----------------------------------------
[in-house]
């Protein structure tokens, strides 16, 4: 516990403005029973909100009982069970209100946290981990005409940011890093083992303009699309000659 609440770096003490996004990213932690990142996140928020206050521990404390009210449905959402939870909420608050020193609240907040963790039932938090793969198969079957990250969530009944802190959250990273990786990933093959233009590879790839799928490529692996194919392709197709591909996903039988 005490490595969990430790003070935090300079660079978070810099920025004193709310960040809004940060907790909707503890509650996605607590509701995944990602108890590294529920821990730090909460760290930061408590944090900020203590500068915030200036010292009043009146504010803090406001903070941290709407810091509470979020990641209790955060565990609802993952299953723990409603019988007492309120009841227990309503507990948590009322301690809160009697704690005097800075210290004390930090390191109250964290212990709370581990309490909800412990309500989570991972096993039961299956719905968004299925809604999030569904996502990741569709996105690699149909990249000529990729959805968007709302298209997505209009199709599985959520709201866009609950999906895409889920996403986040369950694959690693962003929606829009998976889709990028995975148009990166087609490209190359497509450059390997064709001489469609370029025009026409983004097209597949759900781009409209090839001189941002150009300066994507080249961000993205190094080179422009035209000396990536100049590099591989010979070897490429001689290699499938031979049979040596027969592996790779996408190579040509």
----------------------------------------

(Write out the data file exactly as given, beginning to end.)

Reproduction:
[in-house]
């Protein structure tokens, strides 16, 4: 516990403005029973909100009982069970209100946290981990005409940011890093083992303009699309000659 609440770096003490996004990213932690990142996140928020206050521990404390009210449905959402939870909420608050020193609240907040963790039932938090793969198969079957990250969530009944802190959250990273990786990933093959233009590879790839799928490529692996194919392709197709591909996903039988 005490490595969990430790003070935090300079660079978070810099920025004193709310960040809004940060907790909707503890509650996605607590509701995944990602108890590294529920821990730090909460760290930061408590944090900020203590500068915030200036010292009043009146504010803090406001903070941290709407810091509470979020990641209790955060565990609802993952299953723990409603019988007492309120009841227990309503507990948590009322301690809160009697704690005097800075210290004390930090390191109250964290212990709370581990309490909800412990309500989570991972096993039961299956719905968004299925809604999030569904996502990741569709996105690699149909990249000529990729959805968007709302298209997505209009199709599985959520709201866009609950999906895409889920996403986040369950694959690693962003929606829009998976889709990028995975148009990166087609490209190359497509450059390997064709001489469609370029025009026409983004097209597949759900781009409209090839001189941002150009300066994507080249961000993205190094080179422009035209000396990536100049590099591989010979070897490429001689290699499938031979049979040596027969592996790779996408190579040509």